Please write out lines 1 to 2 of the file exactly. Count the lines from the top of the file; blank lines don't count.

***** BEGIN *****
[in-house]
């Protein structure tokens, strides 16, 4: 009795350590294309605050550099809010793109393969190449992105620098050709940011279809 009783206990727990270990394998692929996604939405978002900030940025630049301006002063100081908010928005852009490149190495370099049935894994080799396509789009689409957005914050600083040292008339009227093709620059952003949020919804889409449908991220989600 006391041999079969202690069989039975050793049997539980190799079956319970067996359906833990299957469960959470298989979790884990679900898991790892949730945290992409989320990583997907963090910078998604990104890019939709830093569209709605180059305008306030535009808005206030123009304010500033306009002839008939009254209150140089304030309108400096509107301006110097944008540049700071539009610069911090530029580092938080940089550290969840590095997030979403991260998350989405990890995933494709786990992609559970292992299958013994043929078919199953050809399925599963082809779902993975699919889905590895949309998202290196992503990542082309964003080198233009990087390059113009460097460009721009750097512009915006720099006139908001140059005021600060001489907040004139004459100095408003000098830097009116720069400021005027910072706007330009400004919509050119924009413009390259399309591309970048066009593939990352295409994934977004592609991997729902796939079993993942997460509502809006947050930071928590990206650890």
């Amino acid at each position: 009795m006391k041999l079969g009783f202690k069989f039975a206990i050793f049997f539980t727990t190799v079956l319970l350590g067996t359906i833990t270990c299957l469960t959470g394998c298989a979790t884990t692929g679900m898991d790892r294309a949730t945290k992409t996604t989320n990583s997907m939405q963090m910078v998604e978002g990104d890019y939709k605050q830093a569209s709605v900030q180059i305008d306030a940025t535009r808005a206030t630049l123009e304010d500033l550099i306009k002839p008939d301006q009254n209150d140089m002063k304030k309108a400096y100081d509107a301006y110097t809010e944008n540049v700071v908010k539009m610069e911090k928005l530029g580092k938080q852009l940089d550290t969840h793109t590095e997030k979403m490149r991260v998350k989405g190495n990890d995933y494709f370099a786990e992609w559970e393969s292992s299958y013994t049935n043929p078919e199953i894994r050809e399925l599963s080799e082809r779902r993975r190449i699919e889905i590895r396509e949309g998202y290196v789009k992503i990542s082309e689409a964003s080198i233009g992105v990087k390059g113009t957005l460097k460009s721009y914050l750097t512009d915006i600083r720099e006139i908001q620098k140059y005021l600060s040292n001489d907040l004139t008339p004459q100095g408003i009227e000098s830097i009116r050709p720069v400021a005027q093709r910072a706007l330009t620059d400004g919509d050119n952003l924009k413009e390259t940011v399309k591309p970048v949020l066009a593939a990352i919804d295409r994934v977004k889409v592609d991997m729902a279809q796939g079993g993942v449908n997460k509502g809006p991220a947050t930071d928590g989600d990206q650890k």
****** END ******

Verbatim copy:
[in-house]
């Protein structure tokens, strides 16, 4: 009795350590294309605050550099809010793109393969190449992105620098050709940011279809 009783206990727990270990394998692929996604939405978002900030940025630049301006002063100081908010928005852009490149190495370099049935894994080799396509789009689409957005914050600083040292008339009227093709620059952003949020919804889409449908991220989600 006391041999079969202690069989039975050793049997539980190799079956319970067996359906833990299957469960959470298989979790884990679900898991790892949730945290992409989320990583997907963090910078998604990104890019939709830093569209709605180059305008306030535009808005206030123009304010500033306009002839008939009254209150140089304030309108400096509107301006110097944008540049700071539009610069911090530029580092938080940089550290969840590095997030979403991260998350989405990890995933494709786990992609559970292992299958013994043929078919199953050809399925599963082809779902993975699919889905590895949309998202290196992503990542082309964003080198233009990087390059113009460097460009721009750097512009915006720099006139908001140059005021600060001489907040004139004459100095408003000098830097009116720069400021005027910072706007330009400004919509050119924009413009390259399309591309970048066009593939990352295409994934977004592609991997729902796939079993993942997460509502809006947050930071928590990206650890």